In response to Nike’s Mother’s Day “Dream with Us” video promoting gender equality, the New York Times released a scathing video about how poorly Nike, ASICS and other companies have treated their pregnant female athletes, featuring Olympian and six-time US champion in the 800m, Alysia Montaño.

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Montaño finished fourth in the 800m final at the 2012 Olympics in London, third at the world championships in both 2011 and 2013, and first at the USATF national championships six times between 2007 and 2015–one of them at only six months post-partum.

In the video, Montaño, who once raced at 34 weeks pregnant, describes how, when she told her sponsor, Nike, that she wanted to have a baby, they said, “Simple–we’ll just pause your contract and stop paying you.” She left Nike and went to ASICS, who also threatened to stop paying her while she was trying to get back into racing after having her daughter, who is now four.

“Companies like Nike tell us to dream crazy,” Montaño says in the video. “We say, how about you stop treating our pregnancies like injuries? Then they tell us to believe in something. We say, how about maternity leave? How about when you tell my daughter she can achieve anything, you back it up?”

The Times also tweeted a story about two-time Olympian and double world championship silver medallist Kara Goucher, who had to leave her seriously ill child in the hospital for a race that would reinstate her pay.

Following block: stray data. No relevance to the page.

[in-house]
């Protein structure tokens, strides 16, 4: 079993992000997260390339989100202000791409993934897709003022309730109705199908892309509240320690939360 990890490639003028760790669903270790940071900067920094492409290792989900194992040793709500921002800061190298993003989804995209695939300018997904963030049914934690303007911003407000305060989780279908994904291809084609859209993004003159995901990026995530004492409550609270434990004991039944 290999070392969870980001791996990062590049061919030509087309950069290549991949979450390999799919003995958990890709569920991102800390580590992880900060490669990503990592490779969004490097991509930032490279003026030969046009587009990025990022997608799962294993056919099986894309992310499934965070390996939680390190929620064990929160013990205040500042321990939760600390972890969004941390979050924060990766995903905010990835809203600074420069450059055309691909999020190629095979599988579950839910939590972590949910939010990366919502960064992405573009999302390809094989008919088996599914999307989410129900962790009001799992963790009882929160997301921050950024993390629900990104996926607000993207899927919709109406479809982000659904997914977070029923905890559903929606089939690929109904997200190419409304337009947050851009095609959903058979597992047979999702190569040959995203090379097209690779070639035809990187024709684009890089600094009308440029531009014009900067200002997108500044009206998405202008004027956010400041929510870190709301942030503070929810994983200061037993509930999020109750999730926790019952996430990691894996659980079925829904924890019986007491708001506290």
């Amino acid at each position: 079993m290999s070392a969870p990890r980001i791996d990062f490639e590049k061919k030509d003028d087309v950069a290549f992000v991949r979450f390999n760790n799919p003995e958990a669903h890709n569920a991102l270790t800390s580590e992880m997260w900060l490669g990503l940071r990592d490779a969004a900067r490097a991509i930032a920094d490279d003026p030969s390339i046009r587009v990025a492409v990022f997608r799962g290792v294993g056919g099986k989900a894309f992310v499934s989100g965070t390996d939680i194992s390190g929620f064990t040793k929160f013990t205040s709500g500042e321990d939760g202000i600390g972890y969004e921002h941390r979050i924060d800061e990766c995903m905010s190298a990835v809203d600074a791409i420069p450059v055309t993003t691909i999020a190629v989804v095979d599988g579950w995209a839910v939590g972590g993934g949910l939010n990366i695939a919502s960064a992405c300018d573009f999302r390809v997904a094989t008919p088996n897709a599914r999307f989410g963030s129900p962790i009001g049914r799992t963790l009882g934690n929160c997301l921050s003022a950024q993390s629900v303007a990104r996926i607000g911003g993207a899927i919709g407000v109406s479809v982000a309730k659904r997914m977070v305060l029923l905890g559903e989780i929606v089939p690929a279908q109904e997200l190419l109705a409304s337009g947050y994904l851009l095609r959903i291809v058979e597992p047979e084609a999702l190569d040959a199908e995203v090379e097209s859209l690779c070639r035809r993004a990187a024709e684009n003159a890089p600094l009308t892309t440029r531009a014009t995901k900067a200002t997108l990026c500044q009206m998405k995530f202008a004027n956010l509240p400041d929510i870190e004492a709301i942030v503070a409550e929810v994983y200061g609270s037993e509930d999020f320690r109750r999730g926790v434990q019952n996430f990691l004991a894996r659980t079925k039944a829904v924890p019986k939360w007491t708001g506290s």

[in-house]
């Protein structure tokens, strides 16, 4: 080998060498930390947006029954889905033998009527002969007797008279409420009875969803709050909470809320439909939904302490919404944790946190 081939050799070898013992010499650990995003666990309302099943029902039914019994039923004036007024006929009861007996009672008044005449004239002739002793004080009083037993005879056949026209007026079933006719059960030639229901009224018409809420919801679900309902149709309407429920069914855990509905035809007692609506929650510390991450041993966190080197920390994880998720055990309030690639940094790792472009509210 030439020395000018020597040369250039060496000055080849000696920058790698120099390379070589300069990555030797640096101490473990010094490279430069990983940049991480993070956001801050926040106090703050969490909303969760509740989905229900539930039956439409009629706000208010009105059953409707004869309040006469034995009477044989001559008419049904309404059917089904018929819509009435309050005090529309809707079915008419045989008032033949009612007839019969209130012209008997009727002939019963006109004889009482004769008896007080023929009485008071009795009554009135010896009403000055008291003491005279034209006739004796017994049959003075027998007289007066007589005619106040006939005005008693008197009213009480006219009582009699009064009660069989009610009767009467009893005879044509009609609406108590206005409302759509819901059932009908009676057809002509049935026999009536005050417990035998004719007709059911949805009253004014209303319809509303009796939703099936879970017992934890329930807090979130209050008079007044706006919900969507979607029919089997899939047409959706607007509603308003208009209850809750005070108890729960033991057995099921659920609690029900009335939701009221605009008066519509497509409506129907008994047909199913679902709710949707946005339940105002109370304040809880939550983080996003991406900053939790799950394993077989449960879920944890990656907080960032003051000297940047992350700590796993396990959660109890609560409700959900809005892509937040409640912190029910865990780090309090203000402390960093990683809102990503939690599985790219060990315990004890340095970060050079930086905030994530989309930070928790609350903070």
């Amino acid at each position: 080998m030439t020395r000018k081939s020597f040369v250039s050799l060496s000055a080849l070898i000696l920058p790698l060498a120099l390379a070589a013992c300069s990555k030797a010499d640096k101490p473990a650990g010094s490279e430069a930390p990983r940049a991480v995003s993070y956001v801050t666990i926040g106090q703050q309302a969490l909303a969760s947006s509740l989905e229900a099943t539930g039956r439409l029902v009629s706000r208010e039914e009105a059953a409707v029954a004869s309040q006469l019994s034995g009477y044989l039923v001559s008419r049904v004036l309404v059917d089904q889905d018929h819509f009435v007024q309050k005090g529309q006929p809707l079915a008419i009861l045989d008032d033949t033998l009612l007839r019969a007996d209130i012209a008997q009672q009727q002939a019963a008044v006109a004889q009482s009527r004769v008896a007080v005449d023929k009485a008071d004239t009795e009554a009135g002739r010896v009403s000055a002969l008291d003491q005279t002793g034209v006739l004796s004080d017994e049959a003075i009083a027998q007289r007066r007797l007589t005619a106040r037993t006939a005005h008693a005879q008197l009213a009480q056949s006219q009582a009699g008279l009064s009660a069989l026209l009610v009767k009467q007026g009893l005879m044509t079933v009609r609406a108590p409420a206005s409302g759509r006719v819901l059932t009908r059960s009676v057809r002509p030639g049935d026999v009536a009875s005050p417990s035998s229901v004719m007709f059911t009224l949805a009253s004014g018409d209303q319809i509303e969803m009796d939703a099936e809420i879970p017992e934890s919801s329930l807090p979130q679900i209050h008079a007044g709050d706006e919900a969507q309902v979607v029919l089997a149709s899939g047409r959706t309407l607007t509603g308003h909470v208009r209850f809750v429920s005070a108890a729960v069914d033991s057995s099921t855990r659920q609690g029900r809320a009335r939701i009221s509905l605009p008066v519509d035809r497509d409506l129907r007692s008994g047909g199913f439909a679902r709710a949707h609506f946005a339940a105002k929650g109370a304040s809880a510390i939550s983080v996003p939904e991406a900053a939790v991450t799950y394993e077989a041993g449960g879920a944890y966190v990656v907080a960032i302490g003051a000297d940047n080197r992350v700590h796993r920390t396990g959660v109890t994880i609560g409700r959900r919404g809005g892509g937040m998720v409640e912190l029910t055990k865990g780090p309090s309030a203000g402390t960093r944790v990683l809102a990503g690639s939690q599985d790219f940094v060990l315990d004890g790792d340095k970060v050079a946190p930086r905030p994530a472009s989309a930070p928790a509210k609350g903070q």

The story accompanying the video explains that unlike in other sports like basketball or soccer where athletes are paid by a professional league, track athletes rely on sponsorship deals (sometimes supplemented with prize money) whose terms they must agree not to disclose. “For the vast majority of athletes, their sport is a way to earn a decent living by doing what they love and excel at. They don’t get rich.”

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Furthermore, athletes are not employees, and have none of the normal protections available to employees. “According to a 2019 Nike track and field contract shared with The Times, Nike can still reduce an athlete’s pay “for any reason” if the athlete doesn’t meet a specific performance threshold, for example a top five world ranking. There are no exceptions for childbirth, pregnancy or maternity.”

Alysia Montaño
Photo: Nick Zaccardi/Twitter

The choices athletes who get pregnant and have children are forced to make in order to keep getting paid sometimes imperil their health, forcing them to return to training performing at the highest level before they are fully recovered, and sometimes while they are still breastfeeding.

Nike responded to the criticism by pointing out that performance-based pay reductions are common practice in the industry, but claiming to have changed their policy around pregnancy in 2018 so that “no female athlete is penalized financially for pregnancy.”

The situation is a little different in Canada, where athletes can apply to Athletics Canada (or their provincial federation) for a pregnancy card, which is separate from an injury card. But the main difference is that in Canada, very few athletes’ sponsors pay them a salary at all–most sponsorships are gear-only, and their travel expenses are paid by Athletics Canada when they’re a member of a national team.

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